Cambridge is on the right track when it comes to its retail property offering but the city needs to be mindful of the need to retain a healthy mix of outlets to serve the many who live and work here and not just visiting tourists.
That is the view of commercial property agency Barker Storey Matthews in commenting on recent research by Harper Dennis Hobbs (HDH), an international retail real estate consultancy, who names Cambridge as ‘the UK’s best place to shop’.
HDH’s Vitality Index research takes a number of property factors in to account in examining the retail balance of any commercial centre. In welcoming the positive view of Cambridge’s retail offering in the latest index, Barker Storey Matthews cautions against focusing too much on the ‘shiny lifestyle shops’ to the neglect of appreciating the mix of retail property stock that makes for a modern, functioning city.
Laurence Gercke, Associate Director, Barker Storey Matthews – who is the property agency’s retail specialist in Cambridge – believes that the city’s retail property stock offers a healthy menu of options in quite neatly defined locations. It is a mix which serves the purposes of property investors, retailers and indigenous and visiting shoppers alike.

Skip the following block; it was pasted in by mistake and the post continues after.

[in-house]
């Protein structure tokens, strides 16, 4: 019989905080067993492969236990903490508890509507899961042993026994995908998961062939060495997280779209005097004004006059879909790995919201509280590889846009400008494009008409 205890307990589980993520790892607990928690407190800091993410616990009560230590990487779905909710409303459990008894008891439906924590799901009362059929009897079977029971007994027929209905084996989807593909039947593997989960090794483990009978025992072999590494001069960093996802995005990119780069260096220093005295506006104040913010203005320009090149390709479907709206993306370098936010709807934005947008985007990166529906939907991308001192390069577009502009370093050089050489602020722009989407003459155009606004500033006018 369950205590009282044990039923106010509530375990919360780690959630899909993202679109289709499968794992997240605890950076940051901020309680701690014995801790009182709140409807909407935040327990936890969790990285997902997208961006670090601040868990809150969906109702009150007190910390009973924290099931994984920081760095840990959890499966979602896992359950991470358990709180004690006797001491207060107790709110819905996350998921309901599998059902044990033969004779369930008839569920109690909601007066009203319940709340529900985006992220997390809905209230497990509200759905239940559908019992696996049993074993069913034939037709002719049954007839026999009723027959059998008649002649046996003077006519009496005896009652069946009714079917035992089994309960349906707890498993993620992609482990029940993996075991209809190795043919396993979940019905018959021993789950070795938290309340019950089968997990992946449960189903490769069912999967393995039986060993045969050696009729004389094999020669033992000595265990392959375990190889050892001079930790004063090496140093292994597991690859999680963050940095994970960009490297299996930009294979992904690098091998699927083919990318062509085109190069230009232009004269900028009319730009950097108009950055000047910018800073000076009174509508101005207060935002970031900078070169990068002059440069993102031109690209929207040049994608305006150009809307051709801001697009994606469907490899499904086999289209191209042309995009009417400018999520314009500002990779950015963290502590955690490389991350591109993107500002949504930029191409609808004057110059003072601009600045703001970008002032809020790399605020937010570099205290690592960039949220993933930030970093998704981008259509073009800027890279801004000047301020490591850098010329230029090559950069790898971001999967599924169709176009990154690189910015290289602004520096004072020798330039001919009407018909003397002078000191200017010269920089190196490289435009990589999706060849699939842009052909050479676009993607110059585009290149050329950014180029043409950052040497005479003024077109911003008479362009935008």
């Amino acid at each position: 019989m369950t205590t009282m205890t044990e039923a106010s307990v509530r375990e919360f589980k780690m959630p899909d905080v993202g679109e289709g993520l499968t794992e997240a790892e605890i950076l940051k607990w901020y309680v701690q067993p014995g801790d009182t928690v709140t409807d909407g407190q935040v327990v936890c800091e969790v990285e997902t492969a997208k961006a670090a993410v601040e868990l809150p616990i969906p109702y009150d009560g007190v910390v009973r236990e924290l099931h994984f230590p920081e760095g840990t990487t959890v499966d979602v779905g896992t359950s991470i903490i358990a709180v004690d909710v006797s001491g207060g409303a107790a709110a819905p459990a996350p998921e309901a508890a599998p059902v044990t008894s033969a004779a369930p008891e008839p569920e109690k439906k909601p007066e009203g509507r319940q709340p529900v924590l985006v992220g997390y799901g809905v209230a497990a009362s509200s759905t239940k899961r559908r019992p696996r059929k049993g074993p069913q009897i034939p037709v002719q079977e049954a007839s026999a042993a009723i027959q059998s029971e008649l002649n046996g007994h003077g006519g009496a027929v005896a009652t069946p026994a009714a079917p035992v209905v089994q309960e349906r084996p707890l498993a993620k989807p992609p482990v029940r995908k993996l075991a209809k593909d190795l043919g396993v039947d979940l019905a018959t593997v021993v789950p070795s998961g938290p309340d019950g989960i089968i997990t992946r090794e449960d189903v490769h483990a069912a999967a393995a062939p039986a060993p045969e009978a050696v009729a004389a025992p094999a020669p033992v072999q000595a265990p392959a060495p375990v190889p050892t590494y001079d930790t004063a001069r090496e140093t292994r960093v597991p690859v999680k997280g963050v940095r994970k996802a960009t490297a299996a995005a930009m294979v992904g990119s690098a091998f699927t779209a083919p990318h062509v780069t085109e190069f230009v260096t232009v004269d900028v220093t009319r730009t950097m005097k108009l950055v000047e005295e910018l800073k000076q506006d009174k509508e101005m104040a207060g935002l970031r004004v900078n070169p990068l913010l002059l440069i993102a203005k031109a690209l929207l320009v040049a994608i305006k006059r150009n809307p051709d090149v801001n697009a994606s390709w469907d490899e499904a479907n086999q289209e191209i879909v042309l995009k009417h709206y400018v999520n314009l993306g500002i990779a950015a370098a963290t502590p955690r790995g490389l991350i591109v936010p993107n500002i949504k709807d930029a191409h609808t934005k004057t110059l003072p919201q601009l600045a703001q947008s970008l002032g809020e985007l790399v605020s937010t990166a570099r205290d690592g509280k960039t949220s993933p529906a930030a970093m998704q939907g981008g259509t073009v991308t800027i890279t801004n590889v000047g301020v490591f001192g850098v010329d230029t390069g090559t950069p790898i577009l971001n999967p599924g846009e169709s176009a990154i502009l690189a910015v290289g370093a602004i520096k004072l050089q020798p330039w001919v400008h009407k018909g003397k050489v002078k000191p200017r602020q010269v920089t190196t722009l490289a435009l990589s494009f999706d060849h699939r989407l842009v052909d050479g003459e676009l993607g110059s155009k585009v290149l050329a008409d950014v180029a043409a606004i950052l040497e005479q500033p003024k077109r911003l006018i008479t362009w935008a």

He explains, “It is important to consider retail health in the context of a modern, functioning city which meets the needs of all its inhabitants and visitors.
“There’s the temptation in any Cambridge retail property profile to focus on the premium property and shops on the Grand Arcade, Market Hill, Trinity and Bridge Street catchment areas. With these being the areas where the estimated 5.4 million annual tourists congregate – given the value of sterling – it’s where prices may be high but yields are commensurate in the 3.8 to 5.0 per cent net initial yield (NIY) range.
“Yet across Christ’s Pieces to the Fitzroy and Burleigh Street areas, as well as the Beehive Centre and Newmarket Road retail park, there is good retail property business to be done too in having shops which, arguably, serve the regular and vital needs of those of us who live and work here. Otherwise why would owners Legal & General Property be investing £18.5 million on the redevelopment of the Grafton Centre?
“To commercial property investors, Barker Storey Matthews would always make the case in appreciating the value of neighbourhood districts in positioning retail.
“These are where the independents still make their mark – like they do in Mill Road. Admittedly, the independents are not as prevalent as some would like but times change and we have our own shopping habits to blame.
“While it may be the national chains and franchises who blaze the trail in the new Cambridge neighbourhood districts of Eddington and CB1 – and that which will surely emerge around Cambridge North station – it will be interesting to see the direction in which retail property travels here as the residential elements mature.”